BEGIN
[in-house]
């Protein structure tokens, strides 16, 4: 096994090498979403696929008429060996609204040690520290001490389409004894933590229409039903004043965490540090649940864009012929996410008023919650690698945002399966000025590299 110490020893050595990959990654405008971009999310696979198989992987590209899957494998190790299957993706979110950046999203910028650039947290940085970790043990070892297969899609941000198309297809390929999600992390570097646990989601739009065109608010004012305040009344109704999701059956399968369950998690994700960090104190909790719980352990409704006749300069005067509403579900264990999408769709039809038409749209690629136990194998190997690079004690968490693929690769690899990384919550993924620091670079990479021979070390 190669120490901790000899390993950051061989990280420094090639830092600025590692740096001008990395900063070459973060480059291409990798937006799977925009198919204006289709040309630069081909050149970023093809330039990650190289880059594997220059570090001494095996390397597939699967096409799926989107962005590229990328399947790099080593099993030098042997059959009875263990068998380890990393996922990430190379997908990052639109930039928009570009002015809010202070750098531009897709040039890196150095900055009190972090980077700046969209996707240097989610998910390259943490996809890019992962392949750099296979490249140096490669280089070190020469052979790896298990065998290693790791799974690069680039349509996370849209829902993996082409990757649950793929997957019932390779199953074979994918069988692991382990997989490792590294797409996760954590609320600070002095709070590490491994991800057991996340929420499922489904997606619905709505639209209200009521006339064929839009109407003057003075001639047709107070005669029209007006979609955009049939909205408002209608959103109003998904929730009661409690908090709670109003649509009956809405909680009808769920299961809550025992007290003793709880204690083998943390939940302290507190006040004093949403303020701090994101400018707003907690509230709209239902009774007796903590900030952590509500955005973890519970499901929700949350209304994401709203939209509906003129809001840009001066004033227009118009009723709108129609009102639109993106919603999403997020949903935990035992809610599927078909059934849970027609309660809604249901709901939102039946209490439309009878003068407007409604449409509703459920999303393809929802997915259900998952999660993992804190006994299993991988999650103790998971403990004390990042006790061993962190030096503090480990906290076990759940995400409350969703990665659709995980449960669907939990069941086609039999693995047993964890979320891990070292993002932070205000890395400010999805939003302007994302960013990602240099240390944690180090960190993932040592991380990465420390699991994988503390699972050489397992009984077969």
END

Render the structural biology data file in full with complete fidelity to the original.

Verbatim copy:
[in-house]
């Protein structure tokens, strides 16, 4: 096994090498979403696929008429060996609204040690520290001490389409004894933590229409039903004043965490540090649940864009012929996410008023919650690698945002399966000025590299 110490020893050595990959990654405008971009999310696979198989992987590209899957494998190790299957993706979110950046999203910028650039947290940085970790043990070892297969899609941000198309297809390929999600992390570097646990989601739009065109608010004012305040009344109704999701059956399968369950998690994700960090104190909790719980352990409704006749300069005067509403579900264990999408769709039809038409749209690629136990194998190997690079004690968490693929690769690899990384919550993924620091670079990479021979070390 190669120490901790000899390993950051061989990280420094090639830092600025590692740096001008990395900063070459973060480059291409990798937006799977925009198919204006289709040309630069081909050149970023093809330039990650190289880059594997220059570090001494095996390397597939699967096409799926989107962005590229990328399947790099080593099993030098042997059959009875263990068998380890990393996922990430190379997908990052639109930039928009570009002015809010202070750098531009897709040039890196150095900055009190972090980077700046969209996707240097989610998910390259943490996809890019992962392949750099296979490249140096490669280089070190020469052979790896298990065998290693790791799974690069680039349509996370849209829902993996082409990757649950793929997957019932390779199953074979994918069988692991382990997989490792590294797409996760954590609320600070002095709070590490491994991800057991996340929420499922489904997606619905709505639209209200009521006339064929839009109407003057003075001639047709107070005669029209007006979609955009049939909205408002209608959103109003998904929730009661409690908090709670109003649509009956809405909680009808769920299961809550025992007290003793709880204690083998943390939940302290507190006040004093949403303020701090994101400018707003907690509230709209239902009774007796903590900030952590509500955005973890519970499901929700949350209304994401709203939209509906003129809001840009001066004033227009118009009723709108129609009102639109993106919603999403997020949903935990035992809610599927078909059934849970027609309660809604249901709901939102039946209490439309009878003068407007409604449409509703459920999303393809929802997915259900998952999660993992804190006994299993991988999650103790998971403990004390990042006790061993962190030096503090480990906290076990759940995400409350969703990665659709995980449960669907939990069941086609039999693995047993964890979320891990070292993002932070205000890395400010999805939003302007994302960013990602240099240390944690180090960190993932040592991380990465420390699991994988503390699972050489397992009984077969």